. This is possession and eviction day at Clerkenwell and Shoreditch county court. Everyone here is in danger of losing their home.No, in danger of losing their rented or social housing. It’s not the same. But what is the same is the selection of sad cases Polly champions here, which pose more questions than they do answers…
Next comes a grandmother, who cares full time for her 10-year-old grandson and has fallen £3,948 into arrears. She works in Tower Hamlets council’s kitchen – but it’s zero hours with unpredictable income, so sometimes she hasn’t paid the rent.Why isn’t the child’s mother caring for it (I won’t bother asking about the father)? Isn’t Tower Hamlets a Labour council? Why aren’t you complaining to them, Polly?
A mother has debts after her daughter moved out and she has to pay the bedroom tax: rent takes up 60% of her income.Why doesn’t she move? Then she won’t be affected by the
Last, a woman comes in walking crookedly and sits rocking violently, trying to explain her mental problems: she has a small son and has only just applied for housing benefit, but if it’s not backdated she’ll lose their home. Looking at her obvious illness, how could a jobcentre have refused her disability pay?Why does no-one care that an ‘obviously’ mentally-ill woman has charge of a child? Why does Polly assume the jobcentre are all medically qualified to make that judgement?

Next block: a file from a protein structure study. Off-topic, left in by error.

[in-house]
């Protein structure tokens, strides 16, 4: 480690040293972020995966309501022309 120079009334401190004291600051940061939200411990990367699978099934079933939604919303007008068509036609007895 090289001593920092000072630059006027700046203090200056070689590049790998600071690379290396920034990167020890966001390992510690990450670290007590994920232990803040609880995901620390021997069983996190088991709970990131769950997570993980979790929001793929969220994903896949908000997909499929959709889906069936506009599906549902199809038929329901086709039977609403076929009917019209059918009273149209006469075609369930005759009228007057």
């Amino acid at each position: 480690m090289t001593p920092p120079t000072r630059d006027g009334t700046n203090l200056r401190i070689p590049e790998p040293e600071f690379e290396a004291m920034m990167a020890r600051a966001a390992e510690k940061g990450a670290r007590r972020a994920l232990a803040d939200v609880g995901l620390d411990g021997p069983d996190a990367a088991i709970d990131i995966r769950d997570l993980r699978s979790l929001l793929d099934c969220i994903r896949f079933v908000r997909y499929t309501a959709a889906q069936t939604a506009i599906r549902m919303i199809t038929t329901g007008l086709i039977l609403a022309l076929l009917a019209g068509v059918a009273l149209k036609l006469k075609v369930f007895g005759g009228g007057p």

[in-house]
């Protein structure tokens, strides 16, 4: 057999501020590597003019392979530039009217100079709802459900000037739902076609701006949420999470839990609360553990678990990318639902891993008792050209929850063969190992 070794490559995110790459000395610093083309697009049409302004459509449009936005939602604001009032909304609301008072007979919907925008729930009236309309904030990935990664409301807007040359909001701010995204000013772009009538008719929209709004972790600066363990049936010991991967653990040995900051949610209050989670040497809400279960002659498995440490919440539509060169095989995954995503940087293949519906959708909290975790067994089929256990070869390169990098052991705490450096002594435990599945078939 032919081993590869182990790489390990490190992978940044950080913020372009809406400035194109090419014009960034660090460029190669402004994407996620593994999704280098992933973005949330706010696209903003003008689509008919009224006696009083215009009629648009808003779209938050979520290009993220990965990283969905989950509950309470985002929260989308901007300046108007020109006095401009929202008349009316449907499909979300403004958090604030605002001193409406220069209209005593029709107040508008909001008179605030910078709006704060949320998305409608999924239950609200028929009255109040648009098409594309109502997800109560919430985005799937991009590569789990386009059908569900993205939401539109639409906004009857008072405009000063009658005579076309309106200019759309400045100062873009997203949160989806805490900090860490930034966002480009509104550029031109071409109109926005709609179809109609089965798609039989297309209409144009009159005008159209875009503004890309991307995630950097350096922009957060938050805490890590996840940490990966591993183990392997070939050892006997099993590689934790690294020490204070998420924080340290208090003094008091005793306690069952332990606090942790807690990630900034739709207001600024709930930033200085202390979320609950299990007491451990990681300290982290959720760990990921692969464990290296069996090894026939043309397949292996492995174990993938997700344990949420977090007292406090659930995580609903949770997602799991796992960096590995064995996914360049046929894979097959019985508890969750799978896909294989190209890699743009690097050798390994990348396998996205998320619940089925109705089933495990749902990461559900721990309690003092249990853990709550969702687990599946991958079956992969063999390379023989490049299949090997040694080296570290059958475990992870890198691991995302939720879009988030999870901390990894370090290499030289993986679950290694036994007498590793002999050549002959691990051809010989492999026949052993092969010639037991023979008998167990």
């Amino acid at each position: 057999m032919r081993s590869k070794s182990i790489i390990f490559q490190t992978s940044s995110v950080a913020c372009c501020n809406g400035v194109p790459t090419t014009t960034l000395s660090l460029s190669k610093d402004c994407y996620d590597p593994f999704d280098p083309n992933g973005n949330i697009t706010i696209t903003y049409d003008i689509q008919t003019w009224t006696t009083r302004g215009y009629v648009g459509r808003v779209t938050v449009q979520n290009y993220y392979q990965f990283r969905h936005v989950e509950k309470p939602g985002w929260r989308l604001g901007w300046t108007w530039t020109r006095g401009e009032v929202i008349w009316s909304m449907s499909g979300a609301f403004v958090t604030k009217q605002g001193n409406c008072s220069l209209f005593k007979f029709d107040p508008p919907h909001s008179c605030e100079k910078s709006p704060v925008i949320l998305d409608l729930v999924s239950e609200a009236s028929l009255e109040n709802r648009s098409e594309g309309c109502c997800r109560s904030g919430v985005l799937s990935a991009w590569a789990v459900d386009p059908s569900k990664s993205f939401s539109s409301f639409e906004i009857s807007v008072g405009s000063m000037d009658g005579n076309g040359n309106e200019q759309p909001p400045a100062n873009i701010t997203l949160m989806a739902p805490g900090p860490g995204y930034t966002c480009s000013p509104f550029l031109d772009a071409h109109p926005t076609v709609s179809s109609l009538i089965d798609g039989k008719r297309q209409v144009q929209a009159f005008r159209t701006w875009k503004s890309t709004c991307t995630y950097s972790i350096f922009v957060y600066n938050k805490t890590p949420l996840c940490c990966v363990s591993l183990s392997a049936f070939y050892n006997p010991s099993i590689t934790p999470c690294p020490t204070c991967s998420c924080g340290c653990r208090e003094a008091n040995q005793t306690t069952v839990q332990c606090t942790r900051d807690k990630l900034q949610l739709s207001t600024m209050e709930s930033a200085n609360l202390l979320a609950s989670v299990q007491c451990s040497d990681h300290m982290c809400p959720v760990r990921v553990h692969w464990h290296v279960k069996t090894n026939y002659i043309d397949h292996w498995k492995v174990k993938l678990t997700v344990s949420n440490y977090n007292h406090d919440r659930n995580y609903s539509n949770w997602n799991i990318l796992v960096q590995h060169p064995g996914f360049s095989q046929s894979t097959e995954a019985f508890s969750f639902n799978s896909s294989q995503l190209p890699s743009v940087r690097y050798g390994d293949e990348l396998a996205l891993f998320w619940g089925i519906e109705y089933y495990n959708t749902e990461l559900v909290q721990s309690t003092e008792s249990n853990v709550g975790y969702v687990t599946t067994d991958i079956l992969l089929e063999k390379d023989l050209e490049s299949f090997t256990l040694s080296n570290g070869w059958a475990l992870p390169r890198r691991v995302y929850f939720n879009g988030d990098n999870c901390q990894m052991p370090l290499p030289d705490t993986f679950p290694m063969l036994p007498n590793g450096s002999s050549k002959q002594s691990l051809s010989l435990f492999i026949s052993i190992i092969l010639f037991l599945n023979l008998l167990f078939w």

Universal credit, slowly rolling out now, was supposed to make benefits rise and fall automatically with fluctuating incomes, but it has made tenants less secure: so far 89% of those on universal credit have fallen into arrears, their rent no longer paid direct to landlords.Now why would the removal of the direct payment cause hardship, if these people were sensible and ensured that their rent was paid on time?
This assault on those too poor to buy simply defies belief. How are they supposed to live?The answer’s simple; by taking responsibility for their own lives and choices, and not relying on the poor bloody taxpayer to subsidise them.